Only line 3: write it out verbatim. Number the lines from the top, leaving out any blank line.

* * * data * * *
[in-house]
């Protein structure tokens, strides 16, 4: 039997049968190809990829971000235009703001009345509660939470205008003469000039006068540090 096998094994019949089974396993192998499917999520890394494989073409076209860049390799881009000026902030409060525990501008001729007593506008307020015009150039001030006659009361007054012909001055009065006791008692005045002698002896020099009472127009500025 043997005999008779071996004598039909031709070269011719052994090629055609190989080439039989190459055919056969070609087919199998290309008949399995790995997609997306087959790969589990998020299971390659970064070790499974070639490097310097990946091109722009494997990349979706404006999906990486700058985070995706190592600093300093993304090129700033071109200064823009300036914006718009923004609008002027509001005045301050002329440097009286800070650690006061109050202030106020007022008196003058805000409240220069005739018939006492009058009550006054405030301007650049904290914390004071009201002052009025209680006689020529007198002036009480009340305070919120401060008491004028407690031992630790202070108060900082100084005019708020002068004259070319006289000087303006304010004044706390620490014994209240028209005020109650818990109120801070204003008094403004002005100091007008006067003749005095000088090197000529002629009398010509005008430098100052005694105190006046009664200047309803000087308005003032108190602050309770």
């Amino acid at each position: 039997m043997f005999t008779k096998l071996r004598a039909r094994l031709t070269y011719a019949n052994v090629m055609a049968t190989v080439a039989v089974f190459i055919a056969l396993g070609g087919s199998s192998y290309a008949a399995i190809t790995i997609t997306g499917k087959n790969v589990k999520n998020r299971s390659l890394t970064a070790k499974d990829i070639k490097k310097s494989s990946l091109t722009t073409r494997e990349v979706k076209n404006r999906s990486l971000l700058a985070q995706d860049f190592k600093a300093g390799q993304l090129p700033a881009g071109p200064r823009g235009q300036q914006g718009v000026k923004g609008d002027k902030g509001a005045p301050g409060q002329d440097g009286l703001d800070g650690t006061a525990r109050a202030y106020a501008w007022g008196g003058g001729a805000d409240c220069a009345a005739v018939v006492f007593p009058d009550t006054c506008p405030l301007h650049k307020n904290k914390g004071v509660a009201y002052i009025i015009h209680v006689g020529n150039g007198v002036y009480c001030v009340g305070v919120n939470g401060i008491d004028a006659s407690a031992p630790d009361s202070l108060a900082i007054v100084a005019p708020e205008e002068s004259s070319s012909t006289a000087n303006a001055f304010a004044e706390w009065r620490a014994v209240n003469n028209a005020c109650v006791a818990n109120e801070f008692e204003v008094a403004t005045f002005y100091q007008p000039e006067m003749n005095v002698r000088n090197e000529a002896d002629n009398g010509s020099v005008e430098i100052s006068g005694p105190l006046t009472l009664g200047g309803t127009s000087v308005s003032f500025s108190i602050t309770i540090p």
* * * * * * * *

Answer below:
């Amino acid at each position: 039997m043997f005999t008779k096998l071996r004598a039909r094994l031709t070269y011719a019949n052994v090629m055609a049968t190989v080439a039989v089974f190459i055919a056969l396993g070609g087919s199998s192998y290309a008949a399995i190809t790995i997609t997306g499917k087959n790969v589990k999520n998020r299971s390659l890394t970064a070790k499974d990829i070639k490097k310097s494989s990946l091109t722009t073409r494997e990349v979706k076209n404006r999906s990486l971000l700058a985070q995706d860049f190592k600093a300093g390799q993304l090129p700033a881009g071109p200064r823009g235009q300036q914006g718009v000026k923004g609008d002027k902030g509001a005045p301050g409060q002329d440097g009286l703001d800070g650690t006061a525990r109050a202030y106020a501008w007022g008196g003058g001729a805000d409240c220069a009345a005739v018939v006492f007593p009058d009550t006054c506008p405030l301007h650049k307020n904290k914390g004071v509660a009201y002052i009025i015009h209680v006689g020529n150039g007198v002036y009480c001030v009340g305070v919120n939470g401060i008491d004028a006659s407690a031992p630790d009361s202070l108060a900082i007054v100084a005019p708020e205008e002068s004259s070319s012909t006289a000087n303006a001055f304010a004044e706390w009065r620490a014994v209240n003469n028209a005020c109650v006791a818990n109120e801070f008692e204003v008094a403004t005045f002005y100091q007008p000039e006067m003749n005095v002698r000088n090197e000529a002896d002629n009398g010509s020099v005008e430098i100052s006068g005694p105190l006046t009472l009664g200047g309803t127009s000087v308005s003032f500025s108190i602050t309770i540090p």